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March 16th, 2009:

More Smokers Ask For Help In Quitting

Tiffany Lam, SCMP – Updated on Mar 16, 2009

The Hong Kong Council on Smoking and Health has seen an increase in the number of people seeking help in quitting the habit since the financial secretary recently increased the tax on tobacco by 50 per cent. Council chairwoman Lisa Lau welcomed the increase and said the tax should go up every year to encourage more smokers to quit.

Should The Smoking Ban Be Delayed?

SCMP – Updated on Mar 16, 2009

I wish to convey my thanks to the anti-smoking lobby in Hong Kong. It has saved me a lot of money.

Prior to the ban on smoking in restaurants, I used to have lunch and dinner about 30 times per month, spending a fortune. Since the ban has come into force, I now go to restaurants about twice per month. The supermarkets in Hong Kong have gained because of this, the hospitality trade has lost out.

It is also the Macau government that gains, because I travel to Macau to have a meal about 10 times a month, having a nice meal, cheaper than in Hong Kong, and being able to smoke. Who is the winner here? Many of my friends do the same thing.

I also believe that many criminal elements in Hong Kong also wish to thank the anti-smoking lobby; with the recent increase in tax on tobacco, they will earn a lot. Therefore, the anti-smoking lobby can be commended for providing many lucrative jobs in Hong Kong during the economic downturn, albeit illegal jobs.

I wonder if the anti-smoking lobbyists are living in the real world, especially in light of the fact that in three months’ time smoking in all bars will not be allowed.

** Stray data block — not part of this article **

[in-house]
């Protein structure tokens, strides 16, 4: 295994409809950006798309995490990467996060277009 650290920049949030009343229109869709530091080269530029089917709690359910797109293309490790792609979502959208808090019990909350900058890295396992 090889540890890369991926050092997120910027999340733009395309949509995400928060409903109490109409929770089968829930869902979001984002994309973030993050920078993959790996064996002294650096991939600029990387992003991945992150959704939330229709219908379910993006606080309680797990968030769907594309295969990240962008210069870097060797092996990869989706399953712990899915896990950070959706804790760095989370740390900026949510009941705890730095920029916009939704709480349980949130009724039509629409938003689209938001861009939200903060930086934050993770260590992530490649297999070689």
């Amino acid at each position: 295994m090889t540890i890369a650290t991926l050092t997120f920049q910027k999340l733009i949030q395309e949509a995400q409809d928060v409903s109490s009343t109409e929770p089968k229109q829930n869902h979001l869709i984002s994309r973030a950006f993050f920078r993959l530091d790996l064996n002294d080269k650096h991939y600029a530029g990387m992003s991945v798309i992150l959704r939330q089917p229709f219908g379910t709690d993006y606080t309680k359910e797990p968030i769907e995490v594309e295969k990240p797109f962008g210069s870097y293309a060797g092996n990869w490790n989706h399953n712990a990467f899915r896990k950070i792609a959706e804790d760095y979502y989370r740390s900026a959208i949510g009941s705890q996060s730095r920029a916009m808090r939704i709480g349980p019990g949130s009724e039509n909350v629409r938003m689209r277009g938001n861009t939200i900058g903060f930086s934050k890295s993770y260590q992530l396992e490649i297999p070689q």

In Britain, more than 3,000 bars have closed since the smoking ban came into effect, putting thousands of people out of work – the closures purely and simply being due to the smoking ban.

Why, in a democratic society, is it not possible for market forces to rule? The anti-smoking lobby may say that workers’ health is paramount. Fine. The majority of workers in bars and restaurants smoke, so a bar or restaurant that allows smoking should only employ smokers. What is wrong with that?

In other countries, the majority of bars and restaurants are on the ground floor. In Hong Kong, they can be on the 50th floor of a building, or in a shopping mall that requires smokers to walk for 15 minutes before they can go outside for a cigarette. I opine that all bars and restaurants in Hong Kong must be on the ground floor, providing easy access for smokers.

My previous letter about alcohol being a bigger drain on our fiscal resources still applies (Talkback, January 1). How do you compensate a family that has lost a loved one through drink-driving? Ban alcohol, I will stop smoking.

Andy Boulton, Shouson Hill